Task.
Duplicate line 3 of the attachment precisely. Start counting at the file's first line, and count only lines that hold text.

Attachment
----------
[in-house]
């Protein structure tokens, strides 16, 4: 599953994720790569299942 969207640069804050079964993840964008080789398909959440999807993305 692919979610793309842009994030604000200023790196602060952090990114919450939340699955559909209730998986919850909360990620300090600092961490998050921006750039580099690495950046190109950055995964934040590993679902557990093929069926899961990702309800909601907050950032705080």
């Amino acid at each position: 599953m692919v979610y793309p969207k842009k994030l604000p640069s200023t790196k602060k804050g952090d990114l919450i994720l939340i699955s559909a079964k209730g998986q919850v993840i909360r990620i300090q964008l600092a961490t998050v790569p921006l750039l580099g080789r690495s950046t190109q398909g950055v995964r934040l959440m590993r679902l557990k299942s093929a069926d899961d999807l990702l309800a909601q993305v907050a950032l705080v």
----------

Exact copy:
């Amino acid at each position: 599953m692919v979610y793309p969207k842009k994030l604000p640069s200023t790196k602060k804050g952090d990114l919450i994720l939340i699955s559909a079964k209730g998986q919850v993840i909360r990620i300090q964008l600092a961490t998050v790569p921006l750039l580099g080789r690495s950046t190109q398909g950055v995964r934040l959440m590993r679902l557990k299942s093929a069926d899961d999807l990702l309800a909601q993305v907050a950032l705080v």